"The fundamental problem with any touchscreen is that calibration matters, that angle of touch matters," Wallach said. Different people even use different parts of their fingers to touch the screens, he said.

"If it is calibrated by someone doing it one way and is used by someone else doing it another way, there will be differences," Wallach said. The only way to fix the problem, he said, is to make the candidate selection buttons on the screen much larger and to separate them farther apart, which is how banking automated teller machines are often set up. "If you miss one button, you're not likely to touch another one," he said.

Another way to solve the problem, he said, is to drop touchscreens in favor of other vote input systems. One e-voting machine vendor, Hart InterCivic Inc., uses a wheel on their machines that voters rotate to make their candidate choices, and a separate button to confirm the choice, he said. Another option would be to build systems that incorporate actual buttons for voters to use to make their choices, he said.

Michelle Shafer, a spokeswoman at e-voting machine vendor Sequoia Voting Systems, said the perceived problem of vote flipping is definitely human error or procedural error and not a problem with the systems themselves.

"Sometimes the machines need to be calibrated or recalibrated," Shafer said. "Machines in and of themselves do not flip votes."

Since the hardware displays voters' choices before their electronic ballots are cast, voters can spot any inadvertent errors and should immediately contact a poll worker if they believe an incorrect selection has been made, she said.

What appears to be a flipped vote, she said, is more likely a situation where a voter has too many fingers touching the machine, has long fingernails or is leaning on the equipment. "There's many, many reasons that this type of thing occurs [accidentally]," she said.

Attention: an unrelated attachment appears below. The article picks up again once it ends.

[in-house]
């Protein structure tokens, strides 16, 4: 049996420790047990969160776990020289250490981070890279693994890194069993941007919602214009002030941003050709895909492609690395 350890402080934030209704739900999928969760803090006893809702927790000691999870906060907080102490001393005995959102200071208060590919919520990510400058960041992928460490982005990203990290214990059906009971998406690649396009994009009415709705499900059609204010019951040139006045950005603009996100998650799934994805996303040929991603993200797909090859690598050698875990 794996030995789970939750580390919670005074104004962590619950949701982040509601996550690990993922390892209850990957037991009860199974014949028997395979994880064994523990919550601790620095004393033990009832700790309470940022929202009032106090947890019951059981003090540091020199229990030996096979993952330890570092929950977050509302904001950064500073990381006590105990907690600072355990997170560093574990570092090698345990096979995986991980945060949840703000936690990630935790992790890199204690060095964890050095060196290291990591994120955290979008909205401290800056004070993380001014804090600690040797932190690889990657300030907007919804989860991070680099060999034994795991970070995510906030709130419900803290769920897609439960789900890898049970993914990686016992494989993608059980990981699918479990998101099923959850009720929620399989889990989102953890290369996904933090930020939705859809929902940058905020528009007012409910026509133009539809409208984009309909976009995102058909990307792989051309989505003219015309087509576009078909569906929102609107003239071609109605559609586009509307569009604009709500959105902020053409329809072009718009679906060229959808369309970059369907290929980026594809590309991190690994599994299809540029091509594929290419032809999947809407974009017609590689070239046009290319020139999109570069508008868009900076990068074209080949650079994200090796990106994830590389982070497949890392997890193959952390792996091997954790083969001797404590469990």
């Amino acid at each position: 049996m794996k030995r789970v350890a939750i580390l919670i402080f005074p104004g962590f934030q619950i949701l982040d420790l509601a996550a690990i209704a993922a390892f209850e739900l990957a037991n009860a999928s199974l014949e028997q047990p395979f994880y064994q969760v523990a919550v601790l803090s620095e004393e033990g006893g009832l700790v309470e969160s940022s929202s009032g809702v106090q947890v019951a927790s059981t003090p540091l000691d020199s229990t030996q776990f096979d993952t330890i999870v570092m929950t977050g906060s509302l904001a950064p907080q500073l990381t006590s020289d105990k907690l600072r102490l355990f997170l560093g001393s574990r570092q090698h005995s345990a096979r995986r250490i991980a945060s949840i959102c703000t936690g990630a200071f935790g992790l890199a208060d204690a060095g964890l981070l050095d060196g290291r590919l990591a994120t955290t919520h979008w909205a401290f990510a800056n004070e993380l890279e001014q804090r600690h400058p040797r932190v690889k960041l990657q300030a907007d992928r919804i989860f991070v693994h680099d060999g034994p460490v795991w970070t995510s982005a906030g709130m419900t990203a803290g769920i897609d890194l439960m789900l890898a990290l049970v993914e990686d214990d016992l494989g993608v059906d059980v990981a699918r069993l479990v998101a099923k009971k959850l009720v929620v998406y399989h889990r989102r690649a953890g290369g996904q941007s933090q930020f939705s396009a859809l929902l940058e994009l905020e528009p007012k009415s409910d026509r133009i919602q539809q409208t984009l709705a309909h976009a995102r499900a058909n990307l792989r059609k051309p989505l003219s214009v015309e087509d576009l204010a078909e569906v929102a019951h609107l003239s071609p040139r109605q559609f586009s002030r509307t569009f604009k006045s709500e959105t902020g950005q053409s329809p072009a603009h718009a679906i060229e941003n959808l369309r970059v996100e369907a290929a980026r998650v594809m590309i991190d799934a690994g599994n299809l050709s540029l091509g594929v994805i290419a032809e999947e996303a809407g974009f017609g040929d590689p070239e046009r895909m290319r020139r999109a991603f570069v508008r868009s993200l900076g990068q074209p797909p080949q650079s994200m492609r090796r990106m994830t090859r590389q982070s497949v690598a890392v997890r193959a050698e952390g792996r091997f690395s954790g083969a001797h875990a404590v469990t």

E-voting machines are far more secure, accurate and more auditable than the old mechanical lever-operated voting machines and other systems they replaced, Shafer said. She called vote-flipping concerns a "conspiracy theory from activists and bloggers."

David Bear, a spokesman at e-voting equipment vendor Diebold Election Systems Inc., also disagreed that vote flipping is happening with the machines. "It's not a problem," Bear said. "It doesn't exist. This again falls into the 'what if' scenario."

Voters do make mistakes as they use the machines, he said, just as they used to make mistakes on old-style paper ballots. With e-voting hardware, they are at least able to see their mistakes on review screens or when their optical-scan ballots are kicked back due to a user error, he said.

"I don't think these what if scenarios are just related to e-voting machines," because they could have also occurred using paper ballots in the past, Bear said. "I would argue that the technology has lessened these scenarios."

Did you experience vote flipping or other problems related to e-voting in Tuesday's elections? If so tell us about your experiences by sending an e-mail to editor@computerworld.com.

See more Election 2006 coverage:

  •  Watchdog groups urge voters to report e-vote problems

  •  E-voting state by state: What you need to know

  •  Database glitches could turn away voters

  •  Laws, lingo and technologies

  •  Major players: the vendors

  •  Voter-targeting technologies

  •  Review: Hacking Democracy

Copyright © 2006 IDG Communications, Inc.